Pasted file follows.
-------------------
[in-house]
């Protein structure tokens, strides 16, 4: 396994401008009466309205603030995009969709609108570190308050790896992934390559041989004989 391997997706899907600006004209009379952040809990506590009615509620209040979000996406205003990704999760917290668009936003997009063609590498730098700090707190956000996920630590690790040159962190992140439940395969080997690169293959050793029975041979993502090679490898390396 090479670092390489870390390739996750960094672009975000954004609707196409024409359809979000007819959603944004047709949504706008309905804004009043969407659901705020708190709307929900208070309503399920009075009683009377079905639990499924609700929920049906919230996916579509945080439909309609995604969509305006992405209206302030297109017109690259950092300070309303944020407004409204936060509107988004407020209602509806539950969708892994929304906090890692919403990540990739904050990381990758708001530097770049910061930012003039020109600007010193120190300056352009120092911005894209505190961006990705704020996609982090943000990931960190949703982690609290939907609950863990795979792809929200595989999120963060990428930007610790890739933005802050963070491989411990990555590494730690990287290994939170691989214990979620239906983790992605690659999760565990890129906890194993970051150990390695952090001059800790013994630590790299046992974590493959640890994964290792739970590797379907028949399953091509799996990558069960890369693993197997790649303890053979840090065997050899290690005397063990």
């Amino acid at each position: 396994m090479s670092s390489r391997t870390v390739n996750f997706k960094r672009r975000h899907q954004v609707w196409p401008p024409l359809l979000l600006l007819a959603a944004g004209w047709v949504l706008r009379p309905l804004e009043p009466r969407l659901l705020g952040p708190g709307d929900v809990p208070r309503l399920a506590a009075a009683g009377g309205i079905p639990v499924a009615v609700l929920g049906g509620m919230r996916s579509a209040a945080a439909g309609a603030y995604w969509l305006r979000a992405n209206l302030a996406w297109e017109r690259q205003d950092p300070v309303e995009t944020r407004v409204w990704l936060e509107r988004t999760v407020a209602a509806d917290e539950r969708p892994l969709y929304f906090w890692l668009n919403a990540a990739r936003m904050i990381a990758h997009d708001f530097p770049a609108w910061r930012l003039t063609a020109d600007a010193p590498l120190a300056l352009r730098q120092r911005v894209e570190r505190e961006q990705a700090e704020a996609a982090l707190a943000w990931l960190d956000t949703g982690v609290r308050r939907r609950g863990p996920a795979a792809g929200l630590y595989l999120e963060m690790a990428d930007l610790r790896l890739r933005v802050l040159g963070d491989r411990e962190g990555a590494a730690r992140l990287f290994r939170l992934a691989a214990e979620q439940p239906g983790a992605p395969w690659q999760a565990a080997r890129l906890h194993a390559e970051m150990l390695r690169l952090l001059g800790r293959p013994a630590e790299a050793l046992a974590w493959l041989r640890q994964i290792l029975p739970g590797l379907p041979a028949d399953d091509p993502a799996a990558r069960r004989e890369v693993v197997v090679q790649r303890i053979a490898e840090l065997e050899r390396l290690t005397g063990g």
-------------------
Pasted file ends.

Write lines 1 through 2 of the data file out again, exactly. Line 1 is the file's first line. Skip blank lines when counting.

[in-house]
């Protein structure tokens, strides 16, 4: 396994401008009466309205603030995009969709609108570190308050790896992934390559041989004989 391997997706899907600006004209009379952040809990506590009615509620209040979000996406205003990704999760917290668009936003997009063609590498730098700090707190956000996920630590690790040159962190992140439940395969080997690169293959050793029975041979993502090679490898390396 090479670092390489870390390739996750960094672009975000954004609707196409024409359809979000007819959603944004047709949504706008309905804004009043969407659901705020708190709307929900208070309503399920009075009683009377079905639990499924609700929920049906919230996916579509945080439909309609995604969509305006992405209206302030297109017109690259950092300070309303944020407004409204936060509107988004407020209602509806539950969708892994929304906090890692919403990540990739904050990381990758708001530097770049910061930012003039020109600007010193120190300056352009120092911005894209505190961006990705704020996609982090943000990931960190949703982690609290939907609950863990795979792809929200595989999120963060990428930007610790890739933005802050963070491989411990990555590494730690990287290994939170691989214990979620239906983790992605690659999760565990890129906890194993970051150990390695952090001059800790013994630590790299046992974590493959640890994964290792739970590797379907028949399953091509799996990558069960890369693993197997790649303890053979840090065997050899290690005397063990």